Along with craft/object-based practitioner Areez Katki (Feb-June) and photographic/new media artist Christopher Ulutupu (from July), Jade Townsend has been selected in what was the highest number of applications seen in the residency’s 37 years.
Townsend’s time in residence isn’t until this time next year, but after being announced as the Lilian Ida Smith Award for 2024, the multi-discipline creative powerhouse is already counting down the days.
Townsend (Te Ātihaunui-a-Pāpārangi, Ngāti Kahungunu) told The Lowdown “”when I told my mum - who still lives in the UK - she cried at her desk at work. She knows best how much I have battled with homesickness.
“Since I was a dot, I have always aspired to be one of those people at the cottage and to show work on the handsome walls of The Sarjeant. In many ways, it is a small-town dream but I have carried it with me for a long time and to faraway places. I'm honoured and emotional about being awarded the residency so I can make work about home, at home.
"The Sarjeant Gallery Te Whare o Rehua Whanganui and the Tylee Cottage Residency have been part of my consciousness and my world since I can remember. I have fond memories of walking through the gallery as a small child with my Dad dreaming of exhibiting there one day, my mum would also take me regularly because my god-mother worked there. I was very lucky to have this site of prestige and power normaIised in such a way that I felt like I could belong there. The engagement and introduction to the arts that my parents and Whanganui provided me has shaped my life.
Jade Townsend, Whanganui Awa. Photo: Supplied.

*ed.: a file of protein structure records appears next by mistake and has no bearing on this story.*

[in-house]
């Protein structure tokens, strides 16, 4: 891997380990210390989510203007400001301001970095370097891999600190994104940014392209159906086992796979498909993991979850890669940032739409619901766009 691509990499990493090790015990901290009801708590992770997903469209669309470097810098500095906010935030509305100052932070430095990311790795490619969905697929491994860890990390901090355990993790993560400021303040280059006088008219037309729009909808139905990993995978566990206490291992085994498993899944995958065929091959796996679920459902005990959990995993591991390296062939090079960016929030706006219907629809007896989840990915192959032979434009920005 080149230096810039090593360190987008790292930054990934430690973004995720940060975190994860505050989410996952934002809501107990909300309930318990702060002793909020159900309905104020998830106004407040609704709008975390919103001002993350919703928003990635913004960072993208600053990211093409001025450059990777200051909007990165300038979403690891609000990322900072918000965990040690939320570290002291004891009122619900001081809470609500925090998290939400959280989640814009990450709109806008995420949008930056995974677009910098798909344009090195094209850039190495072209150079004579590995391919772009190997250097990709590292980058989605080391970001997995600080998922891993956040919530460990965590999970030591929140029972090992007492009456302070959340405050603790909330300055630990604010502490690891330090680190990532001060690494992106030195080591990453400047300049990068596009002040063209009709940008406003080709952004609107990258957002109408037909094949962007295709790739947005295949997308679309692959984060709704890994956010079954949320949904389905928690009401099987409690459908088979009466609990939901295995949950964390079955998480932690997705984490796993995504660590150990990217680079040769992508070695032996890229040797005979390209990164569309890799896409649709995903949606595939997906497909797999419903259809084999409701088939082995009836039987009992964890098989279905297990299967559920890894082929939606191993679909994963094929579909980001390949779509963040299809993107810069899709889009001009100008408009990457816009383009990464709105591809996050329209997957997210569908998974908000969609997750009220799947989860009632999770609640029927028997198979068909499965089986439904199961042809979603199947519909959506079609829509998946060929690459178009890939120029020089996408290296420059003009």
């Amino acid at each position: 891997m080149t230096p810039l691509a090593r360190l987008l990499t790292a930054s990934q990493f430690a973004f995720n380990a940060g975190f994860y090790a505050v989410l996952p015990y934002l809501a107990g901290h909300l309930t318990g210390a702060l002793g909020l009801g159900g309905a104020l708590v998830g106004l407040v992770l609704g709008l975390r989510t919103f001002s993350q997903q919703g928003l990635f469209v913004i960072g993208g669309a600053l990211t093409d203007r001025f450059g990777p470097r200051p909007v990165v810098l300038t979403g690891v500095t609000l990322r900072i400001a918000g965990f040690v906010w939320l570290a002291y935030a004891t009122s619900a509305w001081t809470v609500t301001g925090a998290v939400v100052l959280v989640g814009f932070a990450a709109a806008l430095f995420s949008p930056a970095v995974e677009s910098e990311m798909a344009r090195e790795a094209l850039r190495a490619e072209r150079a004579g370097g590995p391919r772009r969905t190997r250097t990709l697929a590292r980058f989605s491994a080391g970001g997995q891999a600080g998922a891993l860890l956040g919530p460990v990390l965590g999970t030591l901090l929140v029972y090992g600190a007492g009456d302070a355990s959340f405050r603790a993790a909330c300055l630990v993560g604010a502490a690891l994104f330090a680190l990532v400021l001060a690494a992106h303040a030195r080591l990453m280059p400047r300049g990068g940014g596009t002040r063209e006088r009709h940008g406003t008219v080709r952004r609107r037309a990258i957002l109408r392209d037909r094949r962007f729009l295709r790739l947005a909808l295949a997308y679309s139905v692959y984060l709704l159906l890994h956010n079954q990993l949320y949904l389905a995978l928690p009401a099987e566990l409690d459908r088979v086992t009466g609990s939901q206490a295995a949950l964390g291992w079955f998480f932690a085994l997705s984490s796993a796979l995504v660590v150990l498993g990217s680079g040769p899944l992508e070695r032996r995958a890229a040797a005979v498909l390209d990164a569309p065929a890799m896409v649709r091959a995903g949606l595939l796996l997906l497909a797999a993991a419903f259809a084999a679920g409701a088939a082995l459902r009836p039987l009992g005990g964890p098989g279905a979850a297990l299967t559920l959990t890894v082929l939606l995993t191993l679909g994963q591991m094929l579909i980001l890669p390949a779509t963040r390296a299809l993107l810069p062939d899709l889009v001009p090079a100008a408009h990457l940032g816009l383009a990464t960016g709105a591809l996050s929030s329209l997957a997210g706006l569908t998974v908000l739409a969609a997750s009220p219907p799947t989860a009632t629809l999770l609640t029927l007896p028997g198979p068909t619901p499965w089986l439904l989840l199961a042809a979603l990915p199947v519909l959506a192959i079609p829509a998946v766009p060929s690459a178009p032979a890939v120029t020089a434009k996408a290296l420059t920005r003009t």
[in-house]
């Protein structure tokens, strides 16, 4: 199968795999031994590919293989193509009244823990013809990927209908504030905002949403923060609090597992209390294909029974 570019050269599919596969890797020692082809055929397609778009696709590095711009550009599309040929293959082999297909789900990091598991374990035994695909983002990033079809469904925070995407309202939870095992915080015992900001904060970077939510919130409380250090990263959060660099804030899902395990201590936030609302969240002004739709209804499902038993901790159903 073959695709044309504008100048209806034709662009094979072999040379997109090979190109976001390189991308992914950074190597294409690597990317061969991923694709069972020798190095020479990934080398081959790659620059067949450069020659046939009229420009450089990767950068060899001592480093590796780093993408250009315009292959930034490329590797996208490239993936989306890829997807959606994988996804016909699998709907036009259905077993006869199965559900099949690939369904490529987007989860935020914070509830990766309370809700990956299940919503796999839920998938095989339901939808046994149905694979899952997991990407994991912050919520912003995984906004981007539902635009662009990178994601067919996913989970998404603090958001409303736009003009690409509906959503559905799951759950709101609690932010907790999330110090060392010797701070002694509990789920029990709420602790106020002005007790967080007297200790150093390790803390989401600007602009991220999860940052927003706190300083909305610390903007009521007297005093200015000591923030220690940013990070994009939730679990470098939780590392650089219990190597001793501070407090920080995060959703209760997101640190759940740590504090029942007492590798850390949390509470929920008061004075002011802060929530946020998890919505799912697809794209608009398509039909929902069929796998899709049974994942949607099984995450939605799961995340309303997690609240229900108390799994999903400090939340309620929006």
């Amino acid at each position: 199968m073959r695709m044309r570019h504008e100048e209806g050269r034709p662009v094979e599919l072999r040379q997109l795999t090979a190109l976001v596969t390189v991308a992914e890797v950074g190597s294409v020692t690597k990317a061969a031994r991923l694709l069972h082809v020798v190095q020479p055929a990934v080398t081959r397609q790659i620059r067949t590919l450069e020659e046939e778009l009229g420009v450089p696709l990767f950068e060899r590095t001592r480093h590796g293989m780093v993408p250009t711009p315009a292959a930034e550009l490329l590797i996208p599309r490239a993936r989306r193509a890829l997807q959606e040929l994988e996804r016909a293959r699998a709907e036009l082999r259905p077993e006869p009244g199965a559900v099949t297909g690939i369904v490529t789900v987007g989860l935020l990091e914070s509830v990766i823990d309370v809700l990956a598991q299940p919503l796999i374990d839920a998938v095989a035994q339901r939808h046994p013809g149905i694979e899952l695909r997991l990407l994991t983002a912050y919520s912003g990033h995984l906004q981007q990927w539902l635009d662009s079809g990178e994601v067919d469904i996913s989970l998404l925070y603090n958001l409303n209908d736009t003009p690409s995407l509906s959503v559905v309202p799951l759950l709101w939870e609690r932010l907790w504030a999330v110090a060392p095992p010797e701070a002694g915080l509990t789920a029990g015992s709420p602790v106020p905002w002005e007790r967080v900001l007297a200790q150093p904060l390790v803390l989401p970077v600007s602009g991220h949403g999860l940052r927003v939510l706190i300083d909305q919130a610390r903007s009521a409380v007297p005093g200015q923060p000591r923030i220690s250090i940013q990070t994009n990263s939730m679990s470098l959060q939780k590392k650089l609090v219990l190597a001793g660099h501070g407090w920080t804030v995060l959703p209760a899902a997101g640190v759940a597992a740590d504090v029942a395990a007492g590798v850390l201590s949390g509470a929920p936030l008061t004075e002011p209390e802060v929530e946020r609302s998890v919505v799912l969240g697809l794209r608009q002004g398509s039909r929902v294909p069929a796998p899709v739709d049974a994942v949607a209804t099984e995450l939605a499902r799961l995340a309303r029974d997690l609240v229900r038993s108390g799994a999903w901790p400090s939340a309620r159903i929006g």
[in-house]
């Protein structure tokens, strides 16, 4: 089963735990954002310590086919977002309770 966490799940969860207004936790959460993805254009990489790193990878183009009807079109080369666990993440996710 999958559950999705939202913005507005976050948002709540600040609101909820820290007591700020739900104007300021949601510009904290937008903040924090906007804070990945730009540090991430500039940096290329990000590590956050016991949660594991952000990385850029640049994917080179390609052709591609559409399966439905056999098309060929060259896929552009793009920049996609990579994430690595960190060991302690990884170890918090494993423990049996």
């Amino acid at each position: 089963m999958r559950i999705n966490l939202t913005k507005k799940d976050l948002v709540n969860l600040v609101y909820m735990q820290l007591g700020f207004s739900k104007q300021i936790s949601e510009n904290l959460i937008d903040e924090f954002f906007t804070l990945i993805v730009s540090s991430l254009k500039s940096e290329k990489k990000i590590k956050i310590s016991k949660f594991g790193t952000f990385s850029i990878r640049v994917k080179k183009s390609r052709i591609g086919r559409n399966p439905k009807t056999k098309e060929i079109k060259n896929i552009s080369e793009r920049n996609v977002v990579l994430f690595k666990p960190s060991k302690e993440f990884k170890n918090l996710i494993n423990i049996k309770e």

“The physical cottage was intriguing as a child because of its location, it stood alone close to my mum's church and there were always different and interesting looking people (artists) living there. It was mysterious enough that I could make up stories about who or what was happening inside.
“I was born in Whanganui but I left with my mum in 2000, at 14, moving to her hometown of Liverpool, England. That year I inherited my mothers homesickness and teenage rebellion which I have been unpacking through my art practice ever since.
“I have many local people and stories to reconnect with during this residency - research on historical exhibitions, artworks in the collection, places I must visit. I hope to get into the rhythm of the awa and aspirations that ripple from it today to inform new works.”
Townsend is Co-Founder of Season Aotearoa gallery in Auckland with Francis McWhannell, and the planning is already underway for the gallery to be set to run in her upcoming absence. “I feel very supported and excited about the ways this residency will enrich all parts of my life.”
If the weather is keeping you confined, last week’s Prime Minister’s Award for Literary Achievement is worth a watch.
The online panel event (sans Prime Minister, who has had a certain national state of emergency on his plate) had some interesting insights on the impressive careers and obstacles overcome by James Norcliffe (Poetry), Stephanie Johnson (Fiction) and Vincent O’Malley (Nonfiction).
Perhaps the most heartwarming part of the whole proceeding is the genuine joy and satisfaction shown by the participants when talking about what this level of recognition means to them, when discussing with facilitator and author Nick Bollinger.
Wellington’s set to be the centre of creative attention for the next few weeks, kickstarting Aotearoa’s Fringe calendar.
Tomorrow, the capital based New Zealand Fringe officially launches 23 days of the weird and wonderful, the artistic and the abstract, the unusual and the underappreciated.
For many creatives, it’s the biggest event of their year, and for some, it’s the start of something that changes lives - and mindsets.
That includes Wellington Ballroom, an art collective made up of Queer, Trans and People of Colour, ready to unleash the underground culture of Ballroom, with new show ARAWHATA set to shine at Hannah Playhouse (17-19 February).